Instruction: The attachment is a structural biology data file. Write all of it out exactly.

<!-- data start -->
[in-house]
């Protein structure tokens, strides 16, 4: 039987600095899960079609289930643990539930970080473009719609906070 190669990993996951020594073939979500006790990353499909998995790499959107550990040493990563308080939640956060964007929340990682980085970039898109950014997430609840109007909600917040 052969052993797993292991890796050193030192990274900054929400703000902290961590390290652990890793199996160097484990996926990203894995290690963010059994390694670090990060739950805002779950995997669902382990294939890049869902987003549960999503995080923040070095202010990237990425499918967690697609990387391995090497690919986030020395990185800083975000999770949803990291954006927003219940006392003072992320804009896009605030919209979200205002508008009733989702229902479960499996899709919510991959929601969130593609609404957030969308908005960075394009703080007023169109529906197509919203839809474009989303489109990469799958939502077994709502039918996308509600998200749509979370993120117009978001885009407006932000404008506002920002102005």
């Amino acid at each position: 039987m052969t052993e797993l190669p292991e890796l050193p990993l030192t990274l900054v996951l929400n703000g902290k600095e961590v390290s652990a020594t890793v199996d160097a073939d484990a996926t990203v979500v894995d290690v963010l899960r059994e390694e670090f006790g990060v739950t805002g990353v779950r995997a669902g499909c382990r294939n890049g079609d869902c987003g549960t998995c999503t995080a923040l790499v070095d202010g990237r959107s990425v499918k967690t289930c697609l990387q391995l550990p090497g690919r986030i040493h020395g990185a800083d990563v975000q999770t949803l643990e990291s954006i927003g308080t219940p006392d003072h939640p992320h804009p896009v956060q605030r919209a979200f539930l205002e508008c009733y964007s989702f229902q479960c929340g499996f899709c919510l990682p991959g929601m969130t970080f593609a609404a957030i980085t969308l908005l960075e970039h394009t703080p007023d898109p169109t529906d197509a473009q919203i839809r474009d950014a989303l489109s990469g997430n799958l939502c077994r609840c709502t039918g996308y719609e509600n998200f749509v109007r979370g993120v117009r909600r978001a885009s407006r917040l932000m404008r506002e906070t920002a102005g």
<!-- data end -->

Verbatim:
[in-house]
């Protein structure tokens, strides 16, 4: 039987600095899960079609289930643990539930970080473009719609906070 190669990993996951020594073939979500006790990353499909998995790499959107550990040493990563308080939640956060964007929340990682980085970039898109950014997430609840109007909600917040 052969052993797993292991890796050193030192990274900054929400703000902290961590390290652990890793199996160097484990996926990203894995290690963010059994390694670090990060739950805002779950995997669902382990294939890049869902987003549960999503995080923040070095202010990237990425499918967690697609990387391995090497690919986030020395990185800083975000999770949803990291954006927003219940006392003072992320804009896009605030919209979200205002508008009733989702229902479960499996899709919510991959929601969130593609609404957030969308908005960075394009703080007023169109529906197509919203839809474009989303489109990469799958939502077994709502039918996308509600998200749509979370993120117009978001885009407006932000404008506002920002102005």
């Amino acid at each position: 039987m052969t052993e797993l190669p292991e890796l050193p990993l030192t990274l900054v996951l929400n703000g902290k600095e961590v390290s652990a020594t890793v199996d160097a073939d484990a996926t990203v979500v894995d290690v963010l899960r059994e390694e670090f006790g990060v739950t805002g990353v779950r995997a669902g499909c382990r294939n890049g079609d869902c987003g549960t998995c999503t995080a923040l790499v070095d202010g990237r959107s990425v499918k967690t289930c697609l990387q391995l550990p090497g690919r986030i040493h020395g990185a800083d990563v975000q999770t949803l643990e990291s954006i927003g308080t219940p006392d003072h939640p992320h804009p896009v956060q605030r919209a979200f539930l205002e508008c009733y964007s989702f229902q479960c929340g499996f899709c919510l990682p991959g929601m969130t970080f593609a609404a957030i980085t969308l908005l960075e970039h394009t703080p007023d898109p169109t529906d197509a473009q919203i839809r474009d950014a989303l489109s990469g997430n799958l939502c077994r609840c709502t039918g996308y719609e509600n998200f749509v109007r979370g993120v117009r909600r978001a885009s407006r917040l932000m404008r506002e906070t920002a102005g």